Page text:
Blockchain presents opportunities to increase public access to information. For example, should arts organizations place their digital collection records on a single blockchain would create an unprecedented opportunity for academic collaboration and information sharing. Open educational resources placed on national blockchain would ensure a trusted content source for teachers and educators.
There are many disruptive uses of blockchain technology in the information sciences. For example, blockchain may be used to create large metadata systems, protect digital first sale rights, and further develop connected networks of libraries and universities. E-verification identify systems could create a universal library card system. Digital skills and other personal training opportunities offered by libraries could be validated through a system of blockchain based badges or certificates thereby increasing stakeholder’s marketable expertise. Each of these proposed uses dramatically increase community access to libraries and information as well as promote lifelong learning.
For more examples of blockchain applications for the arts check out:
This Post is part II of a III part seriese
 American Bar Association, “Business Law Today,” Sept. 2017, https://www.americanbar.org/content/dam/aba/publications/blt/2017/09/full-issue-201709.authcheckdam.pdf.
 Slobodnik, J, “How Oracles Connect Smart Contracts to the Real World,” Feb. 2, 2018, Accessed June 28, 2018, https://medium.com/bethereum/how-oracles-connect-smart-contracts-to-the-real-world-a56d3ed6a507.
 Werbach, Kevin and Cornell, Nicholas, “Contracts Ex Machina.” Duke Law Journal 67 (2017): 323.
 Ibid, 332.
 Beyond Bitcoin: Emerging Applications for Blockchain Technology, Testimony before the Comm. on Science, Space, and Tech. Subcomm. on Oversight & Subcomm. on Research and Tech., H.R. Ser. No.115-47, 105th Cong. 2 (2018) (Testimony of Frank Yiannas, Vice President of Food Safety, Walmart Inc.).
 "Does Blockchain Have A Place In Museums?" Culture Track, Accessed June 29, 2018, https://culturetrack.com/ideas/does-blockchain-have-a-place-in-museums/.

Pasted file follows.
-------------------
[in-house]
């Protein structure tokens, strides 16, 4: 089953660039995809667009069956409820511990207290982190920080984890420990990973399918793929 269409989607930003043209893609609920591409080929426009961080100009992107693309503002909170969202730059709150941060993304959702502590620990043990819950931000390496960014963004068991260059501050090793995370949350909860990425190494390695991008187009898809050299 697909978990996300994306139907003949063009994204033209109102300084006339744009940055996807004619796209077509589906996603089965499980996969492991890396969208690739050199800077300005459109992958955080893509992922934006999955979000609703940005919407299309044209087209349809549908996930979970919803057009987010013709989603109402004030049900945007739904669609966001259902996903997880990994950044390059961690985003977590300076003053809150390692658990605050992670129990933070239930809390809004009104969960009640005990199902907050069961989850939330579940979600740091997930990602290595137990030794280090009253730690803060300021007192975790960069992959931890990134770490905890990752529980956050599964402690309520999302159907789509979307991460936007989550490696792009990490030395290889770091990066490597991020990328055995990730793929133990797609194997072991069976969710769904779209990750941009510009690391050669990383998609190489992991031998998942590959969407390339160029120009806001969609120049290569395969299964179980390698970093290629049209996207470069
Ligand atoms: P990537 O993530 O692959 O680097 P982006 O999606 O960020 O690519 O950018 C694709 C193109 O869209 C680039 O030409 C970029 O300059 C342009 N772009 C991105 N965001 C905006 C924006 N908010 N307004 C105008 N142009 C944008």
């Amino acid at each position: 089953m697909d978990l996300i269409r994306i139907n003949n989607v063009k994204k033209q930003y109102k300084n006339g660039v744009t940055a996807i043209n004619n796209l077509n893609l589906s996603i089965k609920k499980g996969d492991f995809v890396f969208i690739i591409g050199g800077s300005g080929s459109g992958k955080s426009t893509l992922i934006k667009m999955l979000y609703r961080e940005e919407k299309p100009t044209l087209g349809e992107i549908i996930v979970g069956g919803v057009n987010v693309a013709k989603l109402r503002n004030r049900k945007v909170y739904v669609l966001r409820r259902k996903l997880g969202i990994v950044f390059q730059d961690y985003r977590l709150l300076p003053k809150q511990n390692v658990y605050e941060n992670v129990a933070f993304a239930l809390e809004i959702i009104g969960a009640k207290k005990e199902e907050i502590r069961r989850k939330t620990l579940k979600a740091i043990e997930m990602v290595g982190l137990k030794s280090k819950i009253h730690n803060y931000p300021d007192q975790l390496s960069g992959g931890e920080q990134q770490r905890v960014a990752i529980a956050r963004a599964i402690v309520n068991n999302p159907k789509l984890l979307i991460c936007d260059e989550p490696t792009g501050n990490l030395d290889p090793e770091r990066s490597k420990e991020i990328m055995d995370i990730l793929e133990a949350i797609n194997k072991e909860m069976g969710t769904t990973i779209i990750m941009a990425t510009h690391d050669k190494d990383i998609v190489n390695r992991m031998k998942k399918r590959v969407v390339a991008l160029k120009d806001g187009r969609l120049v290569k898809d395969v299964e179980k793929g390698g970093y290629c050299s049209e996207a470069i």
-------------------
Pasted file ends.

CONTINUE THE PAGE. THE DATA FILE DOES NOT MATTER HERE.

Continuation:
"Certify and Verify Artwork Instantly," Verisart, Accessed June 28, 2018, https://www.verisart.com/.
 Codex Protocol, Accessed June 28, 2018, https://us.codexprotocol.com/.
 Bailey, Jason, “The Blockchain Art Market Is Here,” Dec. 27, 2017, Accessed June 29, 2018, https://www.artnome.com/news/2017/12/22/the-blockchain-art-market-is-here.
 "SmartWater for Museums & Collectors -," SmartWater® - The Crime Fighting Company, Accessed June 28, 2018. https://www.smartwater.com/heritage/.
 "How It Works," Maecenas, Accessed June 28, 2018, https://www.maecenas.co/how-it-works.
 On June 20, 2018 Dadiani Fine Art sold 49% ownership in an Andy Warhol silkscreen utilizing the Maecanas Fine Art blockchain platform. See Livni, Ephrat, "A New Cryptocurrency Art Auction Is Selling Shares in an Andy Warhol Painting," Quartz, June 20, 2018, Accessed June 28, 2018. https://qz.com/1310093/a-new-cryptocurrency-art-auction-is-selling-shares-in-an-andy-warhol-painting/.
 "Blockchain & Libraries from Carnegie Mellon – Qatar by Jason Griffey," Blockchains for Libraries, March 27, 2018, Accessed June 28, 2018, https://ischoolblogs.sjsu.edu/blockchains/blockchain-libraries-from-carnegie-mellon-qatar-by-jason-griffey/.
 "Use for Blockchain in Libraries." Blockchains for Libraries. February 12, 2018. Accessed June 29, 2018. https://ischoolblogs.sjsu.edu/blockchains/blockchains-applied/applications/.
 Goldenfein, Jake and Hunter, Dan, “Blockchains, Orphan Works, and the Public Domain,” Columbia Journal of Law and Arts 41 (2017): 1.